John Battelle makes his predictions for 2009


Ben Shepherd writes: John Battelle has posted his 2009 predictions over on his own blog – http://battellemedia.com/archives/004772.php

He has 13 predictions that make for interesting reading. Battelle has a history of being reasonably accurate with his predictions (although potentially does evaluate how accurate his predictions have been a little early in the piece) and is a sharp mind in the digital space and one that, in my opinion, should get a lot more attention than his peers.

The thing I like about Battelle is he is a doer, not a talker. His company, Federated Media, is doing some really interesting things around branded content and conversational media … and Battelle is rare in that he has a strong knowledge of both search and also display media. In short, he does more than just write about what everyone should be doing … he practices what he preaches.

Anyway – it’s worth a read. Here’s the predictions I found especially interesting …

2. The online media space will be hit hard by the economic downturn in the first half, but by year’s end, will have chalked up moderate gains over last year in terms of gross spend. I think it’s possible that Q1 09 will be lower than Q1 08, marking the first time that has happened since 01, if I recall correctly. This will cause all sorts of consternation and hand wringing, but in the end, it won’t matter. The web is where people are spending their time, the web will be where marketers spend their money

Personally I think Q1 09 might be lower than Q1 08 … but remember Q1 08 wasn’t that good anyway so 09 being higher isn’t really that interesting. I think the statement “The web is where people are spending their time, the web will be where marketers spend their money” is a bit too sweeping … all media does a good job of selling in its consumption by users but the key to marketing dollar allocation is how you use it to connect truly to customers.

3. Google will see search share decline significantly for the first time ever. It will also struggle to find an answer to the question of how it diversifies its revenue in 2009. Search is the ultimate harvester of demand, and Google has become search’s Archer Daniels Midland – wherever a seed of demand might pop its head through the web’s soil, Google is there to harvest it. The media business is more than a demand fulfillment business, and Google must learn to create demand if it’s going to diversify.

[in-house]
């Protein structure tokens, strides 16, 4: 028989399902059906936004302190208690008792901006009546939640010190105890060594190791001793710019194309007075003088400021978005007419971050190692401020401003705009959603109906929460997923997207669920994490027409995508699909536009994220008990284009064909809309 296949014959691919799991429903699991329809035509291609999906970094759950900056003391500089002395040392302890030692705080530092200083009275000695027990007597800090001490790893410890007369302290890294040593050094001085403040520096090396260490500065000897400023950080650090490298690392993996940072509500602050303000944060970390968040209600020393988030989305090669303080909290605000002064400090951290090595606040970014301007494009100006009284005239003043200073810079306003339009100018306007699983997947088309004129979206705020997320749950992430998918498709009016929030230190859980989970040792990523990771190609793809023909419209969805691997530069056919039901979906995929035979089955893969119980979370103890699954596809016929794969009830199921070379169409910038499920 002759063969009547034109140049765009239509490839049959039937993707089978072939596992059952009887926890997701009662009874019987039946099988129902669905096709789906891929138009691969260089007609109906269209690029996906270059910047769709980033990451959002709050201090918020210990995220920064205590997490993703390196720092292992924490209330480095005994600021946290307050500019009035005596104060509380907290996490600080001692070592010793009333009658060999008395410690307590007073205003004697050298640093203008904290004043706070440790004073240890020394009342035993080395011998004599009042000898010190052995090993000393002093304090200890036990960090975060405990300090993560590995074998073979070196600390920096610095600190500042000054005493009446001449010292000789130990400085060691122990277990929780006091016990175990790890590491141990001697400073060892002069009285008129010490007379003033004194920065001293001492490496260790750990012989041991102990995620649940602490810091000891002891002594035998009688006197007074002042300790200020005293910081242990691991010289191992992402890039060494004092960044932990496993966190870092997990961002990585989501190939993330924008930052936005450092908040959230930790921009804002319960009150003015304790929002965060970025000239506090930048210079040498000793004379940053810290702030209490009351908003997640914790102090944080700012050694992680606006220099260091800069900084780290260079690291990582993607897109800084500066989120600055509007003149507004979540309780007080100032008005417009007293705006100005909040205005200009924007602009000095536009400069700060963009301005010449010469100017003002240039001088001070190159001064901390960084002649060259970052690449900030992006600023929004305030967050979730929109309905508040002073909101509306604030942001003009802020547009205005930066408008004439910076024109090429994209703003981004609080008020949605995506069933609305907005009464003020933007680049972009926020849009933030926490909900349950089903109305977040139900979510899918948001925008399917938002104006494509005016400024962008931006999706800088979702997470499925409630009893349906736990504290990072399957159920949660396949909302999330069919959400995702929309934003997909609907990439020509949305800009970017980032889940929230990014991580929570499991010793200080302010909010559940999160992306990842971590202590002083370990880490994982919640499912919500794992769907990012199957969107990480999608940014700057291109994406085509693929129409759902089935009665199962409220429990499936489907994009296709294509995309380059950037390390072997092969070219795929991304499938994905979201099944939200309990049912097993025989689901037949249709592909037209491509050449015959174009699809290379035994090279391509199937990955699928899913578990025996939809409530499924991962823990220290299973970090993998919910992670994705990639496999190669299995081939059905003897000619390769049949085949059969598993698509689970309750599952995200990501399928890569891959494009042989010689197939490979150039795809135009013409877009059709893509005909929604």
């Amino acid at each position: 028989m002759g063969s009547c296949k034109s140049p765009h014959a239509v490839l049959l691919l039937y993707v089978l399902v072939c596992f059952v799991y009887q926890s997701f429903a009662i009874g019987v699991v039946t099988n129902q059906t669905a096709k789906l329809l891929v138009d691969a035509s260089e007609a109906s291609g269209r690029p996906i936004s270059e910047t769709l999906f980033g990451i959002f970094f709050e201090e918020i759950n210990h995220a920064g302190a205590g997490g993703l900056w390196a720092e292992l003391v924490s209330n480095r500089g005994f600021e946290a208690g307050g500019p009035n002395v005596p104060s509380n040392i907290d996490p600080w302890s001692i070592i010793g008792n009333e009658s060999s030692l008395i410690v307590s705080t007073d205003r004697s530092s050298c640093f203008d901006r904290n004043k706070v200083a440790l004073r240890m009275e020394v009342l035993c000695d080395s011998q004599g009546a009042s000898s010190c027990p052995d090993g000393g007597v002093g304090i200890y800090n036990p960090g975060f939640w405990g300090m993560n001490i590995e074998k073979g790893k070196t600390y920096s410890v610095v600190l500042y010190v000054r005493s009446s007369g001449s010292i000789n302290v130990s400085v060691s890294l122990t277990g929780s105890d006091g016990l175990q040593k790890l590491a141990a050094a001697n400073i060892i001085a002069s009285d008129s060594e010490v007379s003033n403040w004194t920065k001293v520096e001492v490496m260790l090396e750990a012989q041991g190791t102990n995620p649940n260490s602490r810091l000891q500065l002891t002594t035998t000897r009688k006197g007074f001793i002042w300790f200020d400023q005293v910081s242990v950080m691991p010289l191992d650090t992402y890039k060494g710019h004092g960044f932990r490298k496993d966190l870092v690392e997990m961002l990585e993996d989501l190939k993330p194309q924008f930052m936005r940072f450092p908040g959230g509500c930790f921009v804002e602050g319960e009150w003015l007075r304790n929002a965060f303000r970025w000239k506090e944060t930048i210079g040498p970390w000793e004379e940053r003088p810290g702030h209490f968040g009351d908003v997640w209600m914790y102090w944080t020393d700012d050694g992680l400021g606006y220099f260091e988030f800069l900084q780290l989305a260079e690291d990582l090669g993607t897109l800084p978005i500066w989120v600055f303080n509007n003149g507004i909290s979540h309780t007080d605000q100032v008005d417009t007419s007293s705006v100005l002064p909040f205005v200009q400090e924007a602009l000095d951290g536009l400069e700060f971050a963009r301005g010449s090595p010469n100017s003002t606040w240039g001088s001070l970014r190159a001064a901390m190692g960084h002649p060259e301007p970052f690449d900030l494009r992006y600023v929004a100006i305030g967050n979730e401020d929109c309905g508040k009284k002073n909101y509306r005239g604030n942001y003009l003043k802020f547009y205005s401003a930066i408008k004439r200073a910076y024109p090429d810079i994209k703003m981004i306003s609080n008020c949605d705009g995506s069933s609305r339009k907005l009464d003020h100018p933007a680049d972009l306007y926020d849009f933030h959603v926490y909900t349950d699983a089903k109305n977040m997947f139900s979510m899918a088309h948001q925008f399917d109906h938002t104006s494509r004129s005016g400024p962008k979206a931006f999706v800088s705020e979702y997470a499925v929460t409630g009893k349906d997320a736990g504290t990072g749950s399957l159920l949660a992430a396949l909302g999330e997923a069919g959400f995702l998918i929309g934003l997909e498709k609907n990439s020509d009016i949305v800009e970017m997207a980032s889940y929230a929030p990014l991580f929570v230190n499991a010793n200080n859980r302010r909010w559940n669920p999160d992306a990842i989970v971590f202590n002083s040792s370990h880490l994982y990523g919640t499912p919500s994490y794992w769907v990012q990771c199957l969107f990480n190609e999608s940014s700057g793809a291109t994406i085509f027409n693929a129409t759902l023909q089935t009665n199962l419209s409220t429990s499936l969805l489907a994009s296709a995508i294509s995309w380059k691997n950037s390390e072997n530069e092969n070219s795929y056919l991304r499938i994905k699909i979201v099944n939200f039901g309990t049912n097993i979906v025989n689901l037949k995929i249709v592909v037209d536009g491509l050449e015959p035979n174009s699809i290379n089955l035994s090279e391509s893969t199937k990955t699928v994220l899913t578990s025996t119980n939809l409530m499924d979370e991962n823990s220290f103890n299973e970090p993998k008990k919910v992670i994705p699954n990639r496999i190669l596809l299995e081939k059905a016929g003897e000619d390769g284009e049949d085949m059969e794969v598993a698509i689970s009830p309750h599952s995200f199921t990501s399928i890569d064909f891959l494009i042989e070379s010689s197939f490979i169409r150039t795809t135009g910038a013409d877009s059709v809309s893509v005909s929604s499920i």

This is something we have touched on a bit over the past few months … Google is a great fulfillment business but it’s new challenge is becoming a media company and getting dollars beyond direct response. To date I don’t think this has been done very well and the sell jobs being done across the content network and YouTube are clunky and rigid. I think for Google to truly become a media company it needs to learn how to compromise. It also needs to learn how it can bring incremental business to its clients rather than just funnelling existing leads through a more efficient channel.

5. Tied to #3 above, Microsoft will gain at least five points of search share in 2009, perhaps as much as 10.

Could this happen in the next 12 months? Anything is possible but it seems ambitious unless they bought Yahoo! or at least Yahoo!s search business. (Battelle also predicts Yahoo and AOL will merge and will sell of their combined search asset)

9. Major brands will continue to struggle with the best way to interact with “social media.” They will take budget reserved for media spending (IE buying banners and building out branding campaigns) and start to become publishers in their own right. This is not a new tactic (many marketers, in particular technology companies, have published magazines, for example, and many consumer brands create or co-create television series), but given the plastic and social nature of online media, many marketers will see these efforts fail, in particular when the efforts are executed in partnership with major media companies. The reason has to do with putting the cart before the horse: in order to truly succeed in conversational media, the company must itself be fluent in that conversation. A partner with tons of traffic, but who is not fluent, will not be the “translator” major brands need.

I guess this is more a general statement than a prediction … but is a pretty accurate one. Major media companies in both the digital and non digital space aren’t really in the business of conversations … yet … and branded content doesn’t need to be conversational in nature … but there is a real space for someone (ie media companies) to help brands become publishers and offer value to their consumers.

10. Agencies will increasingly see their role as that of publishers. Publishers will increasingly see their role as that of agencies. Both can win at this, but only by understanding how to truly add value to real communities – not flash crowds driven by one time events. I don’t see a conflict here, long term. As opposed to simply being creators of media, media companies have realized (or will soon) that their job is to create platforms for communities to make media. Publishers are agents for communities, agencies are agents for brands. They need each other. It takes both agents to get good media made.

I really like how the above is expressed … neither can cut out the other, but are required for this model to truly work.

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